There was a big piece of kelp hanging on a tree near camp, as if someone had put it there to dry.

Kelp hanging on Tree

We couldn't watch the sun go down, since we were on the east shore; but we did watch the evening light fade gracefully.

Beach Evening, Dona Beach Evening, Deirdre and Dona
Beach Evening, Deirdre and Dona

As soon as it got dark, a Brushtail Possum showed up, intent on making off with any scrap of food left over.

Possum Possum Possum and Wallaby
Possum Possum Wallaby chasing Possum

While we were enjoying the last of the light, Frapps was busy fixing dinner over the fire. Nothing like steak and potatoes over a campfire on a nice evening at the beach!

Moonrise Dinner
Moonrise over the Pacific Yum! Steak and Potatoes around a Campfire
There's a possum out of the photo on the right...

Saturday dawned clear, or at least with the promise of clearing, and Frapps cooked us up a great breakfast. I don't remember what the whole breakfast was, but I do remember we had a lot of bacon...


Once filled up with bacon, we headed off down the beach to see what we could find. The sandy parts were strewn with kelp. Most of the kelp I have seen, and much of the kelp on this beach, was large and coarse; the kind I remember from growing up in Washington. But we found another kind having whispy blades with small bladders which was quite delicate.

Kepl-Strewn Beach Deirdre on Rocky Point
Kelp-strewn Beach Deirdre on Rocky Point
Fine Kelp Clair with Kelp Hair Adornment
Fine Kelp Kelp as a Fashion Adornment

Our lunch stop was on a rocky point, where we searched for life in the tide pools. But it was too rough a location for much to hang out. We found a few crabs, and there were small snails clustered in depressions in some of the larger rocks. To pass the time while digesting his cheese and crackers, Frapps made an ornate holster and carved some pencils from a big hunk of kelp.

Lunch stop Lunch stop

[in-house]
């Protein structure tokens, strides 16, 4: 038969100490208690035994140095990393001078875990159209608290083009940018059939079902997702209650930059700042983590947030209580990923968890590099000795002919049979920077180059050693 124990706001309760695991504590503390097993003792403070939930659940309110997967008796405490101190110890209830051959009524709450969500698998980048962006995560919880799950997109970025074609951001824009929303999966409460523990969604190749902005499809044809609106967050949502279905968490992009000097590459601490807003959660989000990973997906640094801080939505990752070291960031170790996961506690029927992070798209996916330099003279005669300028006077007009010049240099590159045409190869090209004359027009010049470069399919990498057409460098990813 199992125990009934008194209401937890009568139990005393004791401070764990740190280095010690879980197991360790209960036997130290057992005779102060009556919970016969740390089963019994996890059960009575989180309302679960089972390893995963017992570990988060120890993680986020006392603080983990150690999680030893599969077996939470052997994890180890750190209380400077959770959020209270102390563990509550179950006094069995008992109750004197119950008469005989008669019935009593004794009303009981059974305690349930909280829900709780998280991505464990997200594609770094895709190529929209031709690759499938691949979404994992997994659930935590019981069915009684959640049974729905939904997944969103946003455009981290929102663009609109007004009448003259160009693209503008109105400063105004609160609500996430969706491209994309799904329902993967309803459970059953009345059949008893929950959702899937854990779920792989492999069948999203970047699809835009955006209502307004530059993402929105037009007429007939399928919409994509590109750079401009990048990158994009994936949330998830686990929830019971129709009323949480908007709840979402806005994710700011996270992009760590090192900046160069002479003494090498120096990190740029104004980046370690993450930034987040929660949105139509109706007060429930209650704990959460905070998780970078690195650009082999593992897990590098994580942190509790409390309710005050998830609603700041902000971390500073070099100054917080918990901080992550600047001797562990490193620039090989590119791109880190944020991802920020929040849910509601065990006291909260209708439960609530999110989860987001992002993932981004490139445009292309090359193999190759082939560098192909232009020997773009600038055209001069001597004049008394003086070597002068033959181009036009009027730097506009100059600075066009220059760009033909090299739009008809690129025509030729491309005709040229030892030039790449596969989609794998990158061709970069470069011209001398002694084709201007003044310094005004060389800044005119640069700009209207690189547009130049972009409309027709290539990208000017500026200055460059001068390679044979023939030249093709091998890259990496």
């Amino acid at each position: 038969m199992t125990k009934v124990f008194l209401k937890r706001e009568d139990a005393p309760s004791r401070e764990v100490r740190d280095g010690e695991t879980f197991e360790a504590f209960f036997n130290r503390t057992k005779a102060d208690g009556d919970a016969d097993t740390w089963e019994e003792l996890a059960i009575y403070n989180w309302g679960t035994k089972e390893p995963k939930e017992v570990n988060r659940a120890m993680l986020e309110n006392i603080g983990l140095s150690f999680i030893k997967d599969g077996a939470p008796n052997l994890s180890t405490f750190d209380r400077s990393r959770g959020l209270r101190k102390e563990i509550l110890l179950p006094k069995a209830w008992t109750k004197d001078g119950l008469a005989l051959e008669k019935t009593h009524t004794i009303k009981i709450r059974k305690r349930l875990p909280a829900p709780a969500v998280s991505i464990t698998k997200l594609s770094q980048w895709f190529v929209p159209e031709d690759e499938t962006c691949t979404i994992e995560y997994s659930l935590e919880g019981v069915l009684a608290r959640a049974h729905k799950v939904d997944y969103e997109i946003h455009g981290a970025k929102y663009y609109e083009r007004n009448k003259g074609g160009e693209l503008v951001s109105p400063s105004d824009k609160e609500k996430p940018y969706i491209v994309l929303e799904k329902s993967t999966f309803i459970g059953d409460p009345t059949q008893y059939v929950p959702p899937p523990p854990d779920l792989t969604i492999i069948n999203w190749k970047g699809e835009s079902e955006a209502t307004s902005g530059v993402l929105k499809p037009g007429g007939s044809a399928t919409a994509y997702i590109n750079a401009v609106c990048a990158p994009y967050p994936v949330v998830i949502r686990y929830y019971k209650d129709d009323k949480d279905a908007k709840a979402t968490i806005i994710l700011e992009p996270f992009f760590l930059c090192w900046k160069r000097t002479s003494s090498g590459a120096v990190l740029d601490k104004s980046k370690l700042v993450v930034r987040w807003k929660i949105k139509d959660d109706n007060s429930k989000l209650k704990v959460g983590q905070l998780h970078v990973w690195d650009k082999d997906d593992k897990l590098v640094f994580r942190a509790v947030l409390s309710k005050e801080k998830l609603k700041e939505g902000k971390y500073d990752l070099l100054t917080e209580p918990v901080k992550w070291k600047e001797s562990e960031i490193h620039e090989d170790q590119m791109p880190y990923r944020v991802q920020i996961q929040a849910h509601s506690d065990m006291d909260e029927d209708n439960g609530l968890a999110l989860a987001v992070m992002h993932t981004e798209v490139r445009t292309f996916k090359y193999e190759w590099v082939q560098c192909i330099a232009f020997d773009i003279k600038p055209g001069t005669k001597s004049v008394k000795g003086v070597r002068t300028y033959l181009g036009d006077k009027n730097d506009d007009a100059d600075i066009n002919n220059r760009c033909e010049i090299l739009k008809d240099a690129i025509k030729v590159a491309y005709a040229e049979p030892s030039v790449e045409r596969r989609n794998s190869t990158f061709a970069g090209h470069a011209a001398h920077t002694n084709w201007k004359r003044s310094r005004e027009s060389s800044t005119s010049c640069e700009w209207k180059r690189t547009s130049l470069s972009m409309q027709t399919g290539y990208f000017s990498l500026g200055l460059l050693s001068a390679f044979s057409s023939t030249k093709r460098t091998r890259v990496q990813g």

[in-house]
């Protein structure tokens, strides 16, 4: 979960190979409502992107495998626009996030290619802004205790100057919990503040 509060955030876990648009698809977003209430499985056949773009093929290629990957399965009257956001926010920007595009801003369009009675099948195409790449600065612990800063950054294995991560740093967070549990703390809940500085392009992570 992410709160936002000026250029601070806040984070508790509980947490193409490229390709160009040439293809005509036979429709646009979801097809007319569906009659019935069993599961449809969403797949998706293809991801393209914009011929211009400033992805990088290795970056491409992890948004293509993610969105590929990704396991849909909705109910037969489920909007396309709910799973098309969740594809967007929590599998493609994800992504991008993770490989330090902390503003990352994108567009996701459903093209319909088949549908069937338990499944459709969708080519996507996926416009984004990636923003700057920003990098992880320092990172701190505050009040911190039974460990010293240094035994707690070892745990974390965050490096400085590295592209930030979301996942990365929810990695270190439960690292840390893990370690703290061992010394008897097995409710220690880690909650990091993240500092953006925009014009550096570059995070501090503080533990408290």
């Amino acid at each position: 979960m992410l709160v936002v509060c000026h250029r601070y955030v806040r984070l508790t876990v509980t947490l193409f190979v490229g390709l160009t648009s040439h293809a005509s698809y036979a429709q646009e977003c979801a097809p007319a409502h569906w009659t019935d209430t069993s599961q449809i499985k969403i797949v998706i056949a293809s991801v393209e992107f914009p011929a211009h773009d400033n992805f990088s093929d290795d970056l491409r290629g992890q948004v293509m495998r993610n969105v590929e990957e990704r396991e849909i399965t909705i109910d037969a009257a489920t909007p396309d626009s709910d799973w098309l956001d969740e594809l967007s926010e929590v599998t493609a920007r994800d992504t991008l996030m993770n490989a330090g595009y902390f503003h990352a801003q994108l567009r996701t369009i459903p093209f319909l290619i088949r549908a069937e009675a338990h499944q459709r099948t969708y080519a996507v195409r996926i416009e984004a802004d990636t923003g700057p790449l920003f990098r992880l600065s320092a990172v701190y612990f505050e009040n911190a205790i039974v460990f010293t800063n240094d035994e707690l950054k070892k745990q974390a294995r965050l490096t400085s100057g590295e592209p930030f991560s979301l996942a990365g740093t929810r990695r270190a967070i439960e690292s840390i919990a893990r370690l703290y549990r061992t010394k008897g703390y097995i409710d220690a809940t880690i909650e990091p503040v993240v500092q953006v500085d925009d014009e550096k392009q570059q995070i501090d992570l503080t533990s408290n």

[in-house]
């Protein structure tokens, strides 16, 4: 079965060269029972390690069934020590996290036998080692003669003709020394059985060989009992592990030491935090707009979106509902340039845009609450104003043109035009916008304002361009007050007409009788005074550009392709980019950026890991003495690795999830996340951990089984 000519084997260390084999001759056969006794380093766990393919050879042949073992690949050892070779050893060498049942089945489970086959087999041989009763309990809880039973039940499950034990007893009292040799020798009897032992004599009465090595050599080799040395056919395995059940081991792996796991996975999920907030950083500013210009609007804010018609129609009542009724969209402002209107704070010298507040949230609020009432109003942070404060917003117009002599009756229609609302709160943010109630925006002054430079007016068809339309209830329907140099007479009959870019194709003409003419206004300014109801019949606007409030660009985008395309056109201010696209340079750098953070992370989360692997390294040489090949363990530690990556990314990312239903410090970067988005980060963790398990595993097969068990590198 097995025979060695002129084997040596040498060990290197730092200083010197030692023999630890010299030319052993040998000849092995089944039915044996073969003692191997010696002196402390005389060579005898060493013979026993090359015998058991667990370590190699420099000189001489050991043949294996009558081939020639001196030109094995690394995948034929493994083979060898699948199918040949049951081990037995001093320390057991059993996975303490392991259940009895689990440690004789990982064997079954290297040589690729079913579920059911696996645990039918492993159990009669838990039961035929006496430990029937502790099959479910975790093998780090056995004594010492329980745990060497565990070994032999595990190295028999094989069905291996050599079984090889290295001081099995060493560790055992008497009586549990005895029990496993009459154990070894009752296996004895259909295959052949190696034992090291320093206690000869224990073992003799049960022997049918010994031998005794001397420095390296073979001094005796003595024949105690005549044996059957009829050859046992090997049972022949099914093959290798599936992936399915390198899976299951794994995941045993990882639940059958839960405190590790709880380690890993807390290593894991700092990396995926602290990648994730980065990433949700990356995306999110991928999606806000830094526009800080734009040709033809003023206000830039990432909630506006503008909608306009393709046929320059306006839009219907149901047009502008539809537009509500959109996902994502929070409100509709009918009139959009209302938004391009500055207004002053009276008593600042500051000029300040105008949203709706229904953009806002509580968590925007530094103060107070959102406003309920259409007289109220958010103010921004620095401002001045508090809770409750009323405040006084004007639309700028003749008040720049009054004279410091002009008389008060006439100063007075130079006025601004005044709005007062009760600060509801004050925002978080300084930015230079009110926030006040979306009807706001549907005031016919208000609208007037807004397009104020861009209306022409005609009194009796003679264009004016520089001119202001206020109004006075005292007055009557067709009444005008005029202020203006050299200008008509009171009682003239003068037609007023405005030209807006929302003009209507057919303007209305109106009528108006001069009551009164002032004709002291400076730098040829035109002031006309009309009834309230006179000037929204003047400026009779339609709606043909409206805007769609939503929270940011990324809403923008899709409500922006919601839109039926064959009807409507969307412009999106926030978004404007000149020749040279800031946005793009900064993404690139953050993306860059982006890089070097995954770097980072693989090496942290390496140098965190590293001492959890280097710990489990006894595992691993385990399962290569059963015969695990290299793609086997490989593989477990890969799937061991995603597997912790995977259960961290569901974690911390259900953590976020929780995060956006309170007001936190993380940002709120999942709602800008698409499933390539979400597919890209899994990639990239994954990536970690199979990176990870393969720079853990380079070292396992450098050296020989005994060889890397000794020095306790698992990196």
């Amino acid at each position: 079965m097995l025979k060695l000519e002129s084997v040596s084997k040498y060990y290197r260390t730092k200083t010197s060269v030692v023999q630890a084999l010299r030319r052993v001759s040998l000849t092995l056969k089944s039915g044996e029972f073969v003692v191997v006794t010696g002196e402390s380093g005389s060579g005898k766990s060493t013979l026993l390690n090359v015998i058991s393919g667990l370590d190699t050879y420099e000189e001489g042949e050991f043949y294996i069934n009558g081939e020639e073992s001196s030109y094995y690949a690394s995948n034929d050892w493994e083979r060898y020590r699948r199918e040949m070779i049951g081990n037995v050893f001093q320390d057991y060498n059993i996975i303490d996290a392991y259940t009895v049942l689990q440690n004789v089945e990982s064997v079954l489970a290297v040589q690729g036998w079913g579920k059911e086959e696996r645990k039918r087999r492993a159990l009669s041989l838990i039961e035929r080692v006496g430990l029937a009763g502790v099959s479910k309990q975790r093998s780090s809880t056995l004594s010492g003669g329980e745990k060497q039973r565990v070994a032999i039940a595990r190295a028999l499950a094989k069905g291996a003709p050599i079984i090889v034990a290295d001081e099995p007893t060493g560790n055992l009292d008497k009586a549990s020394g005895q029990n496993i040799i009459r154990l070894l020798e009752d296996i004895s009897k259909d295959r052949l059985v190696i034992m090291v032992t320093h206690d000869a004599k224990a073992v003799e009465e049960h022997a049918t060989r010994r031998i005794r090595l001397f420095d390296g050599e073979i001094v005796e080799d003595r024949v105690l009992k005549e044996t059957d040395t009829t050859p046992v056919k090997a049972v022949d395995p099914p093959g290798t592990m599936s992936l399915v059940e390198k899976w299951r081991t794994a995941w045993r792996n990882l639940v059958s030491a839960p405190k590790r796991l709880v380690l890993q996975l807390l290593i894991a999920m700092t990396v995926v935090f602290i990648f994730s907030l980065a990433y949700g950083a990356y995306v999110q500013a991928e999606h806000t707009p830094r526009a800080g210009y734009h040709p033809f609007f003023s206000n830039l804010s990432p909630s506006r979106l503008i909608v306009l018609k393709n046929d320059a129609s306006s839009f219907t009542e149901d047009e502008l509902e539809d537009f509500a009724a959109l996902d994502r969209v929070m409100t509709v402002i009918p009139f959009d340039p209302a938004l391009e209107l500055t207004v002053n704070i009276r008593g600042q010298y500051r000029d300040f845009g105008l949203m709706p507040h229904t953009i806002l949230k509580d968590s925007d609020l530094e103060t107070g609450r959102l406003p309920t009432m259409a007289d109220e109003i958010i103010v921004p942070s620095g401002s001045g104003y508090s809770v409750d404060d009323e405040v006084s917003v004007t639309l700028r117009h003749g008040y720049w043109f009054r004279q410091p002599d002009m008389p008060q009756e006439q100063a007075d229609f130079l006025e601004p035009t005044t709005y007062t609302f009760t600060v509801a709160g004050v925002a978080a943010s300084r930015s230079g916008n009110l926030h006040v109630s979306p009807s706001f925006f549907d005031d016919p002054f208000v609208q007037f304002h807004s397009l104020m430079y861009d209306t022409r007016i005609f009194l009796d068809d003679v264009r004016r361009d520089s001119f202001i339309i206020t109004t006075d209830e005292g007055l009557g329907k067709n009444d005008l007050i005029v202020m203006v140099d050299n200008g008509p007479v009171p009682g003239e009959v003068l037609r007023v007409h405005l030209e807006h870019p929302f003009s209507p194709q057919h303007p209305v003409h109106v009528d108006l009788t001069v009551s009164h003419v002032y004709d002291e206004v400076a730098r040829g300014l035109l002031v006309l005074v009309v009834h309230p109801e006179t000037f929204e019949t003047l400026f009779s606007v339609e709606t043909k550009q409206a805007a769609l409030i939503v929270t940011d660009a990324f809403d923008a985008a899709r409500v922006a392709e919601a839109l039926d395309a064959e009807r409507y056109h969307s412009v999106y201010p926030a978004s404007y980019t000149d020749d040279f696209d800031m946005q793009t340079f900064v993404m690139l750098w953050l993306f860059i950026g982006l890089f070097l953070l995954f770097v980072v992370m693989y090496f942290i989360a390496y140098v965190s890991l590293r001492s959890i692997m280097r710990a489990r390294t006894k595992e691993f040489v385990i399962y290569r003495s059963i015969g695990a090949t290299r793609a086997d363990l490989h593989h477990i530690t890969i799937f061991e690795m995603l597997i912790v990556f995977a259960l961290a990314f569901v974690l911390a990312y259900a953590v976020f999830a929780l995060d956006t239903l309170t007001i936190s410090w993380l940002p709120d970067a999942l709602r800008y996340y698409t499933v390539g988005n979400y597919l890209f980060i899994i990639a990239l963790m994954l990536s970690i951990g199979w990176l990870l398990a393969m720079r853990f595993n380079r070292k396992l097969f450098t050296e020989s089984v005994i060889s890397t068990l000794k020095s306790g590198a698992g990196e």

Lunch Break Frapps, Gary, Deirdre, Claire
Kelp Arts and Crafts
Kelp Arts and Crafts
Snails Snails

We found some fine purple and reddish-orange seaweed tangled up in the kelp, and tangled up in the seaweed we found a small crab. There were also a number of shark egg cases, and Dona found some great sponges. Shark egg cases are also known as "Mermaid's Purses," and are sometimes found washed up with a live embryo in them. A fellow over in Britain has managed to bring them to term in an acquarium.

Whoa! Can you imagine how cool that would be as a kid? Walk along the beach, find some washed up weird prehistoric-looking thing, take it home, put it in a tank full of sea water, and watch it hatch a prehistoric-looking shark? That's almost the equivalent of raising your own dragon. Ahhhh, to be a kid again...

Fine Seaweed Crab in Fine Seaweed Sponges
Fine Purple Seaweed Crab in Fine Seaweed Sponges
Shark Egg Cases
Shark Egg Cases

The shoreline above the beach was littered with aboriginal middens, mostly lots of broken shells.

Dona and Frapps examine an Aboriginal Midden
Dona and Frapps examining an Aboriginal Midden

Where large piles of kelp were piled up, the going was tough, like walking through very soft mud. We mostly walked around, although Deirdre seemed to enjoy slogging through it, like a kid intent on finding something in there. She usually did.